Perhaps most importantly, despite the BoJ’s protestations, Tuesday’s move didn’t appear to come as much surprise to anyone. Markets have seemingly expected the BoJ to do something like this for months. This is likely why 9-year maturities paid more than 10-year.[xx] It is also likely why market-set, non-pegged 15- and 30-year yields barely budged.[xxi] We think they incorporated the move into prices pre-emptively. We suspect investors know better than to take monetary policy institutions at their word, and, in our view, it was only a matter of time before the BoJ found a plausible path to loosen its peg.

We suspect investors have long known keeping it at 0.25% was unrealistic, based on the wealth of global commentary on this topic. They may not have known the timing, but, in our view, it looks like investors have positioned accordingly. Note: JGB yields’ jump didn’t trigger a wave of forced selling from banks or non-bank financial institutions (meaning, there wasn’t a Japanese version of when UK pension funds sold gilts en masse when 10-year UK Gilt yields spiked in late September and early October this year due to sudden collateral calls). We also think the fact yields settled well below the new ceiling shows there wasn’t much pressure. In our view, if anything, markets probably expect too much from the BoJ over the next year, with market-based indicators implying rather significant rate hikes and 10-year JGB yield increases from here.[xxii] We don’t think that seems terribly realistic given energy prices and the weak yen are basically Japan’s only inflation drivers at this point … and energy costs are now falling.[xxiii] (Japan imports much of its energy, which is priced globally in US dollars, so Japan’s energy costs rise even more when the yen is weak.) If the BoJ didn’t react to those forces earlier this year, when they were more acute, we think it is hard to imagine it doing so as energy price spikes retreat further into the rearview—even with a change of BoJ leadership looming next April.[xxiv]

So no, we don’t see this as some monumental shift for Japan or the world. Based on how commentators we follow portrayed the market’s reaction, we suspect it is easy to get fooled by the direction of a move like this, especially when 10-year JGBs yields’ rise looks huge on a chart. But that is because the chart zooms in on a very low level. Next to US, UK, German and French yields, the 10-year JGB looks very small indeed—in our view, too small to drive some big shift in international capital flows.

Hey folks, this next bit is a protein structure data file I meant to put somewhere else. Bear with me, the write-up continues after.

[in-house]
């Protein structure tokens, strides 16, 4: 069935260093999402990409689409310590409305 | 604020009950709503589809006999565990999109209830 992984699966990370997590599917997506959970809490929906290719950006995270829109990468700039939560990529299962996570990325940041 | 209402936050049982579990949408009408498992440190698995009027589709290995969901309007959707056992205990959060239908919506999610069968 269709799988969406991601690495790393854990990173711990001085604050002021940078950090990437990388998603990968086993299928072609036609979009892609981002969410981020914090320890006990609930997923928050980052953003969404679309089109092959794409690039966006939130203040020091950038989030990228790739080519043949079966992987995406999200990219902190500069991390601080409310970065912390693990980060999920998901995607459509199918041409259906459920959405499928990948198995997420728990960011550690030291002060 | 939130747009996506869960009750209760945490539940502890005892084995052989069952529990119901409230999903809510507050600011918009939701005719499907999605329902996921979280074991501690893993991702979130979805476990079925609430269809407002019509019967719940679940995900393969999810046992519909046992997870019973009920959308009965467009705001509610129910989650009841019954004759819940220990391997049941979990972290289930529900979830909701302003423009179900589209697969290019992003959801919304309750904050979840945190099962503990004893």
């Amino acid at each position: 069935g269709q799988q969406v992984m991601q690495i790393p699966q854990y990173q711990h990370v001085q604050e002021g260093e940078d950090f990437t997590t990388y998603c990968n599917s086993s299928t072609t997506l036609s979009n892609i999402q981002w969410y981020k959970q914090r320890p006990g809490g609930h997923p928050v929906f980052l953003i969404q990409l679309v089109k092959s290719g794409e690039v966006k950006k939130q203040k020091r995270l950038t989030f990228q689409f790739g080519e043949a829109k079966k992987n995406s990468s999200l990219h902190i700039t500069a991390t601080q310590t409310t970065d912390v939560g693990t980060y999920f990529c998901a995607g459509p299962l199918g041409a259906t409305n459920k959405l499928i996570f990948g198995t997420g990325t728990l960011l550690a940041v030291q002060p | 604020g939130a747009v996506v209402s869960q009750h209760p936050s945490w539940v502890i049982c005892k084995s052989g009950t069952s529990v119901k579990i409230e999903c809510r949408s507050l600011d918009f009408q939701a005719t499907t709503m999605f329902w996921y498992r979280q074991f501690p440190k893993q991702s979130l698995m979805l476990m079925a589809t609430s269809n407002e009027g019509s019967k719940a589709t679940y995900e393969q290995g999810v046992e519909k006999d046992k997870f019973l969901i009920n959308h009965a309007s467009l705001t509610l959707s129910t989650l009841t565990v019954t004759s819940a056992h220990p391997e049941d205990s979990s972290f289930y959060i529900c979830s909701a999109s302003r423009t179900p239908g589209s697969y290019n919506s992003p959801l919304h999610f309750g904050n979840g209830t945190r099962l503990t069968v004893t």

Exhibit 1: Japanese Yields Are Still Low


Source: FactSet, as of 21/12/2022. 10-year US Treasury, UK Gilt, German Bund, French Treasury and JGB yields, 31/12/2021 – 20/12/2022.

[i] “BOJ Policymaker Takata Rules Out Ending Yield Cap – Nikkei,” Staff, Reuters, 9/12/2022. Accessed via Internet Archive. A yield curve is a graphical representation of a single issuer’s interest rates across the spectrum of maturities. FactSet is the source for the statement about the yen’s exchange rate, which is based on the spot exchange rate of yen per US dollars.

[ii] “BOJ Maintains Stimulus, Vows to Continue Unlimited Bond Buying,” Leika Kihara, Tetsushi Kajimoto, Daniel Leussink and Kantaro Komiya, Reuters, 27/4/2022.

[iii] “Japan Authorities May Have Intervened Again to Shore Up Yen,” Staff, The Yomiuri Shimbun, 24/10/2022.

[iv] Source: FactSet, as of 21/12/2022. Statement based on 10-year Japan Government Bond yield and Japanese yen per US dollar on 20/12/2022.

[v] Source: FactSet, as of 21/12/2022. Statement based on 10-year government bond yields in the US, UK, France and Germany.

[vi] “Statement on Monetary Policy,” Bank of Japan, 20/12/2022.

[vii] Ibid.

[viii] Ibid.

[ix] Ibid.

[x] Source: Bank of Japan, as of 12/12/2022. Statement based on the BoJ’s official policy rate and the Average Contract Interest Rates on Loans and Discounts.

[xi] Source: FactSet, as of 21/12/2022. Statement based on 10-year US Treasury, UK Gilt, German Bund, French Treasury and JGB yields, 31/12/2021 – 20/12/2022.

[xii] Source: FactSet, as of 21/12/2022. Statement based on MSCI World Index return with net dividends in GBP, 12/10/2022 – 20/12/2022.

[xiii] Source: FactSet, as of 21/12/2022.

[xiv] Ibid.

[xv] Ibid.

[xvi] Ibid.

[xvii] Ibid.

[xviii] “BOJ Owns Over 50% of Outstanding JGBs for 1st Time,” Staff, Jiji Press, 19/12/2022.

[xix] Source: Federal Reserve, Bank of England and European Central Bank, as of 20/12/2022.

[xx] Source: FactSet, as of 21/12/2022.

[xxi] Ibid.

[xxii] Source: Bloomberg, as of 20/12/2022.

[xxiii] Source: FactSet, as of 21/12/2022. Statement based on Brent crude oil spot prices, 31/12/2021 – 20/12/2022.

[xxiv] Ibid.